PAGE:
He switched on the Augmented Reality goggles, and became Ch0023r. A flash of chrome was all the warning he got before hi-jacking in. Scatterframes of nanobytes swirled around in cykene kinesis like foxtails, neon slipsteams racing through flow-wire circuitry, fraying the nanoform of iNet. A grayscale membrane saturated the tunnel-vision of the Augmented Reality stream, and then it was like a curtain being drawn back on a silverglass LCD holoscreen; a steamstack fringewire colossus rose out of the Linux universe like a motherboard metropolis, made of microchips and metacode, root programing streaming in beta like a thousand shooting lights across cyberspace.
This was iNet, the virus-plagued serial-world where malicious software came to die; annals of an archived version of the old internet that still existed in an IRC database now served as the garbage dump paintball arena for glitched profiles of the parallel shooter MMO to constantly replay their gruesome death-matches. Like digital zombies of dead gamers, the profiles existed locked in pseudo-combat eternally glitched in clan-battles that had been played out in the publicly released version of the game months ago. The games were fake, but the psion beams shot from pixel-deleting magna-weaponry was real enough to fry a consol controller, hotwired to hell by overhacking and code-splicing, real enough to kill a wayward avatar, and delete the backtrail for an unfortunate hacker hi-jacked into AR to logout. This was the deathzone, accessed through fullmetal ICE programs classified above Top Secret, originally formatted by military-grade intellegence codecs, and displayed only by GraphX mods purchased on the Tokyo black data market in cold hard cash. This was illegal, this was stupid, this was suicide.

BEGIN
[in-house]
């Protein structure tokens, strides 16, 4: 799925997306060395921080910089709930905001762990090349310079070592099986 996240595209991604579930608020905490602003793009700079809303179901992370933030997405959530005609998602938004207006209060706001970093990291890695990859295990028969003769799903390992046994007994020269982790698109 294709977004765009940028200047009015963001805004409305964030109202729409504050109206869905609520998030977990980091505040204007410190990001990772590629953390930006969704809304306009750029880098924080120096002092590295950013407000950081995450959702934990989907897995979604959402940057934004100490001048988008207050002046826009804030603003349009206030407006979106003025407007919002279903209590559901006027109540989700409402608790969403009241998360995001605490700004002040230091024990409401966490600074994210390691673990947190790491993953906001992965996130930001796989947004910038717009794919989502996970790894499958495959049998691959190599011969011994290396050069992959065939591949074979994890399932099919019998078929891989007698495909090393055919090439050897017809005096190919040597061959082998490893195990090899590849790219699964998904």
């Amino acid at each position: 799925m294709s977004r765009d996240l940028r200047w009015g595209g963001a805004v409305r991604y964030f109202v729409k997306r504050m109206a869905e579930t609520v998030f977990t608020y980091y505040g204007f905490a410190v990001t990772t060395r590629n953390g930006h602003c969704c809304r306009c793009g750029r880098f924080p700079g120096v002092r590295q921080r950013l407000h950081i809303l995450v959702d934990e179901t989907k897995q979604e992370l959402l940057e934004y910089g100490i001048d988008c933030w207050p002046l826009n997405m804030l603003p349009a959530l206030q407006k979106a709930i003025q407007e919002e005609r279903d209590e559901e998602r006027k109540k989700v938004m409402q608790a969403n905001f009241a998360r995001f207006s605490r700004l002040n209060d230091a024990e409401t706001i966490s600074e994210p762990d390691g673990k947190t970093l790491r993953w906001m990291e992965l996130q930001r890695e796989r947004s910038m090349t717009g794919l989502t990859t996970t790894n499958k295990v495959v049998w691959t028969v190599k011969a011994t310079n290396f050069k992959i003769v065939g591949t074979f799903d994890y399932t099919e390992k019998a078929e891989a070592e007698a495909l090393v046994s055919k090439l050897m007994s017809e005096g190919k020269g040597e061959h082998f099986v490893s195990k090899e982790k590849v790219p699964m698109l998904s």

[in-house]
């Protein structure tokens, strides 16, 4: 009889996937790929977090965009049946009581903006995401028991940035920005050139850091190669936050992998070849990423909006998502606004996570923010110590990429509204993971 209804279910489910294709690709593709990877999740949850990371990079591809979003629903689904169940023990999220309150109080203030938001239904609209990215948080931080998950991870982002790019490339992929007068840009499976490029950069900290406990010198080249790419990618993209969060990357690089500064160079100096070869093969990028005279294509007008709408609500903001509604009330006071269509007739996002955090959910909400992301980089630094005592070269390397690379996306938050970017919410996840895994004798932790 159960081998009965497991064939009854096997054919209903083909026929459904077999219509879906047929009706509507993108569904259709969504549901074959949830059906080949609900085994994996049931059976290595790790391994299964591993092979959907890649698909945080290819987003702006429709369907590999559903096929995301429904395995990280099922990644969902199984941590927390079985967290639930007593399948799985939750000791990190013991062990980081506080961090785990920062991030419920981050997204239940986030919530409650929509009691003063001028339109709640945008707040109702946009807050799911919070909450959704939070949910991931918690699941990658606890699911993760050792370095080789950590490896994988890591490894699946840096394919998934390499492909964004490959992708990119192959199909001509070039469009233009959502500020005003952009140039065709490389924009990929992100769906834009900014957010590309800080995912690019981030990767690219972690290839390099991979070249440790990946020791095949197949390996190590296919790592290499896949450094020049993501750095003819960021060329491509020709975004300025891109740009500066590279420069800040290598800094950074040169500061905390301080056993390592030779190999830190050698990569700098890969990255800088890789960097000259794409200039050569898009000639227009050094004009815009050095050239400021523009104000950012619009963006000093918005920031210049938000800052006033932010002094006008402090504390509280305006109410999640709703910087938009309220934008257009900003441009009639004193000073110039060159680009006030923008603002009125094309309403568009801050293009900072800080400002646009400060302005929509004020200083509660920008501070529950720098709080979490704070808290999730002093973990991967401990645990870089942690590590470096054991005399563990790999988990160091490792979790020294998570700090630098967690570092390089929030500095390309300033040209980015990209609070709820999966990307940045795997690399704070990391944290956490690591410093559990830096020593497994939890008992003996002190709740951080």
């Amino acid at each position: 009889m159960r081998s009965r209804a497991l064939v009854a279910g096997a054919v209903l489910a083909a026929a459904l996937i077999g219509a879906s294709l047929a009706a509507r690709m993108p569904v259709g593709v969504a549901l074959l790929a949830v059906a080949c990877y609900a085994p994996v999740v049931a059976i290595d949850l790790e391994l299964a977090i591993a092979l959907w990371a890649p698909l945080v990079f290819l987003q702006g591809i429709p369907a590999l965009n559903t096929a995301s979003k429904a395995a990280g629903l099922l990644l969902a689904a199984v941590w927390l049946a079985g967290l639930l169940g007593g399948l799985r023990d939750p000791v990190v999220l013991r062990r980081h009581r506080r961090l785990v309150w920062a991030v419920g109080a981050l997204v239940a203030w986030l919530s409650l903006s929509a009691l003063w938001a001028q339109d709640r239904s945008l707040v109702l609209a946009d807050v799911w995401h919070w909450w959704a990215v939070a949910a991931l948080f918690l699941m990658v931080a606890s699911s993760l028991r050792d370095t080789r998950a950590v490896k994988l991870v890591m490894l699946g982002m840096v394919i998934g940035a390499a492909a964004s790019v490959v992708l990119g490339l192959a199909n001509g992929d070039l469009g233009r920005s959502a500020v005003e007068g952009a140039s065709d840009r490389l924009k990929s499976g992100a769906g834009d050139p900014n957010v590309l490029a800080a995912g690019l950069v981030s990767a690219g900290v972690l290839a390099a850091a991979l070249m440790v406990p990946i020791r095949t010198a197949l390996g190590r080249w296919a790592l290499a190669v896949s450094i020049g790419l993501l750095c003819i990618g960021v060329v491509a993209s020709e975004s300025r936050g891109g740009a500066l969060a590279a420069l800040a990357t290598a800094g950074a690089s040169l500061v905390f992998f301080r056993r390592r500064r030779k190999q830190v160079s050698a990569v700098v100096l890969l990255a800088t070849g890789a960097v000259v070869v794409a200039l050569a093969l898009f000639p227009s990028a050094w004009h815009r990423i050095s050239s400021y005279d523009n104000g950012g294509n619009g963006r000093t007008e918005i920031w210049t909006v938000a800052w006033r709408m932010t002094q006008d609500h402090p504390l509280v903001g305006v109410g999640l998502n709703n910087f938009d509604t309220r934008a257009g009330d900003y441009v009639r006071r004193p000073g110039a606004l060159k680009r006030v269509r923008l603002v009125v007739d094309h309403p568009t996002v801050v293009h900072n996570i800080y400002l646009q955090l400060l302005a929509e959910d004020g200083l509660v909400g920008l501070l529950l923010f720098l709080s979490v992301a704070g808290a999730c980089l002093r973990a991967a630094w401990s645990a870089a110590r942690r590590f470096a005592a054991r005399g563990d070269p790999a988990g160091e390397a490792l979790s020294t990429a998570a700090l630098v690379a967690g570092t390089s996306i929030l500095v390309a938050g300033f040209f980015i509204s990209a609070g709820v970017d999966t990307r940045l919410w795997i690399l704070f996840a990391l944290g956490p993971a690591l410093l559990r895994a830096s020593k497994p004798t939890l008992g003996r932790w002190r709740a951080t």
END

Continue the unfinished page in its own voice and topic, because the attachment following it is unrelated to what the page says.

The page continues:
This is where Ch0023r would find the AXIS.